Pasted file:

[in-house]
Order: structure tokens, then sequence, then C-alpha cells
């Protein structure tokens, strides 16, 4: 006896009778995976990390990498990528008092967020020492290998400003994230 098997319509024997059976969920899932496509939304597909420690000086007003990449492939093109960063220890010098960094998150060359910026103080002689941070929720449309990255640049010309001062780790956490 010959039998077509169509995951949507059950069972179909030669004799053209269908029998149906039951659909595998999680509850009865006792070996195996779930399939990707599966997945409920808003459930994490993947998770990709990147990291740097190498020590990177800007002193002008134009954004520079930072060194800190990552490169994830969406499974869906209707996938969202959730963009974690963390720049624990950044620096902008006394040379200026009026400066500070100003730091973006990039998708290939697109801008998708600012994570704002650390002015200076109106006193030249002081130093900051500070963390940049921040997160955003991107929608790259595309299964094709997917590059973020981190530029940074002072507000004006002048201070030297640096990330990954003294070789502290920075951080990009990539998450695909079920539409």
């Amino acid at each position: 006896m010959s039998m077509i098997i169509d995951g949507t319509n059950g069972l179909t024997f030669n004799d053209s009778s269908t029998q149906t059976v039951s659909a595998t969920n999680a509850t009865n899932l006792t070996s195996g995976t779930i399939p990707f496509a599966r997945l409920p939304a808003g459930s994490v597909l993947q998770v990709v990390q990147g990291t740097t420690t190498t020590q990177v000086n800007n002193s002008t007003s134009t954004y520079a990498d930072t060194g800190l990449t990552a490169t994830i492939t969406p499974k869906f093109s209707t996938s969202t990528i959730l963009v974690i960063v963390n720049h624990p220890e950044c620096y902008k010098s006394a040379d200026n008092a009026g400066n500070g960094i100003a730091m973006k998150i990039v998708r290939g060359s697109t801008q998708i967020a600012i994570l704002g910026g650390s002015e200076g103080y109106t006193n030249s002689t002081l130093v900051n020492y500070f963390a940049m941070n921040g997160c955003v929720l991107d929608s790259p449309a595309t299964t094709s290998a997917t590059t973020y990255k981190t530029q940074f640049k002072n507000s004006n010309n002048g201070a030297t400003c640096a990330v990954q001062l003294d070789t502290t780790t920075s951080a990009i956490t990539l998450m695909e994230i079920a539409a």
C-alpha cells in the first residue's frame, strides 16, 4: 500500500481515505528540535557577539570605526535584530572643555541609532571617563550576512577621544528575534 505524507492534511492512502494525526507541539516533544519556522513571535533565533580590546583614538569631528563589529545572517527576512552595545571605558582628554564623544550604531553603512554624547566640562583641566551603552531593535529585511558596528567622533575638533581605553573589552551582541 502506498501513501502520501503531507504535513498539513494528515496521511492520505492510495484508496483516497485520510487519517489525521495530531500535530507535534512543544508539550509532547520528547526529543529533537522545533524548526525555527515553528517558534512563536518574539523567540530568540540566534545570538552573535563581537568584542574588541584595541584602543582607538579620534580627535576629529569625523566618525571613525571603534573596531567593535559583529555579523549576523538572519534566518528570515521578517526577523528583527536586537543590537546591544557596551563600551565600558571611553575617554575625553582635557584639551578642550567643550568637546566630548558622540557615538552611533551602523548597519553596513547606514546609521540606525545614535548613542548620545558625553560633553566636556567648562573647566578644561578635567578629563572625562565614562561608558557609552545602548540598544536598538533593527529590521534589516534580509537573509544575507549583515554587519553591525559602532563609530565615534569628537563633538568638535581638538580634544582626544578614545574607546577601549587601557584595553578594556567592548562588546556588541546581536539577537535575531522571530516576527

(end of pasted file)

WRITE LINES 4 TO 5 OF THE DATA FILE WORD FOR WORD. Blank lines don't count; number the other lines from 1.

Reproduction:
């Amino acid at each position: 006896m010959s039998m077509i098997i169509d995951g949507t319509n059950g069972l179909t024997f030669n004799d053209s009778s269908t029998q149906t059976v039951s659909a595998t969920n999680a509850t009865n899932l006792t070996s195996g995976t779930i399939p990707f496509a599966r997945l409920p939304a808003g459930s994490v597909l993947q998770v990709v990390q990147g990291t740097t420690t190498t020590q990177v000086n800007n002193s002008t007003s134009t954004y520079a990498d930072t060194g800190l990449t990552a490169t994830i492939t969406p499974k869906f093109s209707t996938s969202t990528i959730l963009v974690i960063v963390n720049h624990p220890e950044c620096y902008k010098s006394a040379d200026n008092a009026g400066n500070g960094i100003a730091m973006k998150i990039v998708r290939g060359s697109t801008q998708i967020a600012i994570l704002g910026g650390s002015e200076g103080y109106t006193n030249s002689t002081l130093v900051n020492y500070f963390a940049m941070n921040g997160c955003v929720l991107d929608s790259p449309a595309t299964t094709s290998a997917t590059t973020y990255k981190t530029q940074f640049k002072n507000s004006n010309n002048g201070a030297t400003c640096a990330v990954q001062l003294d070789t502290t780790t920075s951080a990009i956490t990539l998450m695909e994230i079920a539409a």
C-alpha cells in the first residue's frame, strides 16, 4: 500500500481515505528540535557577539570605526535584530572643555541609532571617563550576512577621544528575534 505524507492534511492512502494525526507541539516533544519556522513571535533565533580590546583614538569631528563589529545572517527576512552595545571605558582628554564623544550604531553603512554624547566640562583641566551603552531593535529585511558596528567622533575638533581605553573589552551582541 502506498501513501502520501503531507504535513498539513494528515496521511492520505492510495484508496483516497485520510487519517489525521495530531500535530507535534512543544508539550509532547520528547526529543529533537522545533524548526525555527515553528517558534512563536518574539523567540530568540540566534545570538552573535563581537568584542574588541584595541584602543582607538579620534580627535576629529569625523566618525571613525571603534573596531567593535559583529555579523549576523538572519534566518528570515521578517526577523528583527536586537543590537546591544557596551563600551565600558571611553575617554575625553582635557584639551578642550567643550568637546566630548558622540557615538552611533551602523548597519553596513547606514546609521540606525545614535548613542548620545558625553560633553566636556567648562573647566578644561578635567578629563572625562565614562561608558557609552545602548540598544536598538533593527529590521534589516534580509537573509544575507549583515554587519553591525559602532563609530565615534569628537563633538568638535581638538580634544582626544578614545574607546577601549587601557584595553578594556567592548562588546556588541546581536539577537535575531522571530516576527